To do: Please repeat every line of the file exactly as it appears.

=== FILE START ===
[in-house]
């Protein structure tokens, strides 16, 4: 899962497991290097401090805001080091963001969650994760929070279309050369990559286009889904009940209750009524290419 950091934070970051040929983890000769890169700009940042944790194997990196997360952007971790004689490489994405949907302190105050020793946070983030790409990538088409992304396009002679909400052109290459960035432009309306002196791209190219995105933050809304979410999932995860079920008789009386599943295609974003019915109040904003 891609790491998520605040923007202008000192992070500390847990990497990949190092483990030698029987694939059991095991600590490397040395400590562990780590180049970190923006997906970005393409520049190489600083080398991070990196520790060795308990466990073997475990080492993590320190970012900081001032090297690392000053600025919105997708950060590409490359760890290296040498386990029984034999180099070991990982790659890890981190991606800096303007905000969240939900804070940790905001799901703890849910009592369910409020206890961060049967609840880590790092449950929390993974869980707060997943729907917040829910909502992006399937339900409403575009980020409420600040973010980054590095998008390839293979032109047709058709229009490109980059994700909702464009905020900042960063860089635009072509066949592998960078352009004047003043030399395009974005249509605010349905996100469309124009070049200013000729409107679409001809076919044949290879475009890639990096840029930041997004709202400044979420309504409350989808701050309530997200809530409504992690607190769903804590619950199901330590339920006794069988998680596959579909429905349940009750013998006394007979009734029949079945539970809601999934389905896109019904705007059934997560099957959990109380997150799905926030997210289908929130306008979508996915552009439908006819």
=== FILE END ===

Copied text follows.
[in-house]
């Protein structure tokens, strides 16, 4: 899962497991290097401090805001080091963001969650994760929070279309050369990559286009889904009940209750009524290419 950091934070970051040929983890000769890169700009940042944790194997990196997360952007971790004689490489994405949907302190105050020793946070983030790409990538088409992304396009002679909400052109290459960035432009309306002196791209190219995105933050809304979410999932995860079920008789009386599943295609974003019915109040904003 891609790491998520605040923007202008000192992070500390847990990497990949190092483990030698029987694939059991095991600590490397040395400590562990780590180049970190923006997906970005393409520049190489600083080398991070990196520790060795308990466990073997475990080492993590320190970012900081001032090297690392000053600025919105997708950060590409490359760890290296040498386990029984034999180099070991990982790659890890981190991606800096303007905000969240939900804070940790905001799901703890849910009592369910409020206890961060049967609840880590790092449950929390993974869980707060997943729907917040829910909502992006399937339900409403575009980020409420600040973010980054590095998008390839293979032109047709058709229009490109980059994700909702464009905020900042960063860089635009072509066949592998960078352009004047003043030399395009974005249509605010349905996100469309124009070049200013000729409107679409001809076919044949290879475009890639990096840029930041997004709202400044979420309504409350989808701050309530997200809530409504992690607190769903804590619950199901330590339920006794069988998680596959579909429905349940009750013998006394007979009734029949079945539970809601999934389905896109019904705007059934997560099957959990109380997150799905926030997210289908929130306008979508996915552009439908006819």